Wood writes with authority as he is not just someone who has been interested in the paranormal for over sixty years, but served in the RAF from the late 1940s, before joining the police for the rest of his working life. He covers dozens of ghost stories from a broad period of history, some familiar, others less so, and including personal experiences of both a ghost and a poltergeist. There is a good sprinkling of Scottish cases to reflect the author’s roots.
The book is logically structured, dealing separately with ghosts and legends relating to the three services. It is mostly devoted to British personnel, but Wood does stray overseas, notably including a few cases from the United States. All sorts are here, from benign spirits to evil presences, from ghosts that have personality to ones that seem to be only an echo of past events. Along the way Wood recounts stories of great bravery and endeavour, great cruelty, and unspeakable suffering.
Entries are generally short, with little attempt at analysis. For example, the Sir George Tryon and Camperdown story is recounted, but there is no mention of the analysis to which Melvyn Harris subjected it in Sorry, You’ve Been Duped. Similarly the Edgehill and Souter Fell ghost army stories have been closely scrutinised by Peter McCue and Alan Gauld in the SPR’s Journal, but their findings are not reflected in Wood’s book. But to be fair, such gazetteers are not designed to be academic texts and what it lacks in depth it makes up in breadth.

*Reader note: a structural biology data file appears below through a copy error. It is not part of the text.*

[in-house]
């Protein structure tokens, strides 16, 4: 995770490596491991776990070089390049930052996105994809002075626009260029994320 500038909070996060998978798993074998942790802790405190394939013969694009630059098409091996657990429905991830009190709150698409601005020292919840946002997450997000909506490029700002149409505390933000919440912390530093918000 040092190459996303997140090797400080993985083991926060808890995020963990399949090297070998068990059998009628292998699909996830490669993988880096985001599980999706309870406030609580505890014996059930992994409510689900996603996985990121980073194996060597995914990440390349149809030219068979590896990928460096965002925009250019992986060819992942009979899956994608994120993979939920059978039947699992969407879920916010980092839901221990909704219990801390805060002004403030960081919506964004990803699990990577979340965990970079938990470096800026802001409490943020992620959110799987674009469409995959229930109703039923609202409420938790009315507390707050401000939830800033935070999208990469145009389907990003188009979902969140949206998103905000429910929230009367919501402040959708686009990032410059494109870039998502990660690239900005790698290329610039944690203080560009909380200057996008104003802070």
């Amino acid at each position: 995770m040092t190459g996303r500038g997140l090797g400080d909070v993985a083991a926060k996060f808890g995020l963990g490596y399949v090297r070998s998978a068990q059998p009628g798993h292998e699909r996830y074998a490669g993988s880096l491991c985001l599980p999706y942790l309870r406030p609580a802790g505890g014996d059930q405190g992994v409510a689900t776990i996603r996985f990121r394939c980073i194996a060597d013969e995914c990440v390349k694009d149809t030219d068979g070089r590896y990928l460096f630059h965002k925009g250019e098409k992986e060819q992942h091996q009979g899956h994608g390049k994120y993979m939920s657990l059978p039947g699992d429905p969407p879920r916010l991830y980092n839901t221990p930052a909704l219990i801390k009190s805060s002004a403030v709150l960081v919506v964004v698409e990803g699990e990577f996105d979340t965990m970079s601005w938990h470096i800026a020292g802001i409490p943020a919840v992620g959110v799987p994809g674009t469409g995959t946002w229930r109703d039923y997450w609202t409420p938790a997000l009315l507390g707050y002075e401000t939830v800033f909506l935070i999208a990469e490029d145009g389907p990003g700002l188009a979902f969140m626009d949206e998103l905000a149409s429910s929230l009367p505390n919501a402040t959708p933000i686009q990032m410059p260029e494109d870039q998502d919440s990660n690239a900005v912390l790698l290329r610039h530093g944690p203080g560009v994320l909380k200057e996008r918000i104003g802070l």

Wood has included useful appendices containing locations of haunted airfields (ordered alphabetically), a bibliography – oddly not including Bruce Barrymore Halpenny’s extensive Ghost Stations series which contains many of the same cases – and lists of haunted locations in the UK (ordered by county) and abroad (ordered by country). The latter two are useful but unfortunately do not key into the text with page numbers, which necessitates some hunting to find the passage to which the item refers.
Military ghosts are popular as they combine topics of deep interest to many, indeed obsession for some (and Amberley publishes widely in both subjects).  Even though there is much more to be said, this is a chunky book containing a large number of stories told in an engaging style, and is a worthy edition to the ghosthunter’s, military buff’s or just plain tourist’s bookshelf.
Military Ghosts. Amberley, October 2010. ISBN 9781445601717
Halliday, Robert and Murdie, Alan
Tom Ruffles
Cambridge Ghosts, by Robert Halliday and Alan Murdie
As well as being one of the most fascinating cities in Britain, Cambridge, according to Robert Halliday and Alan Murdie, is one of the most haunted. That is not surprising given somewhere so old and imbued with history, and the authors have produced an enjoyable popular tour of its spooky side.
This is an updated and extensively rewritten version of the authors’ The Cambridge Ghost Book, published in 2000. They have also restructured it: the original listed each location alphabetically on the contents page whereas this edition categorises them according to whether the featured ghosts are in colleges, found in city centre premises, are out in the “suburbs”, or are wider afield in the district. This is a useful method of organisation, particularly if used on a walk, but the drawback is that it is not possible to find a particular site at a glance without searching the entire section. Perhaps the next edition could combine the same general structure with a separate index.
The authors have been busy collecting stories in the last ten years, and there are some additions to those in the original edition.   The major change is a new section listing places of interest outside Cambridge but within easy striking distance, such as The Old Vicarage at Grantchester, Madingley Hall, Sawston Hall and that staple the Old Ferry Boat at Holywell. The last was investigated – and the myth inadvertently created – by the late Tony Cornell (Cambridge graduate and life-long resident), to whom the authors have dedicated the book.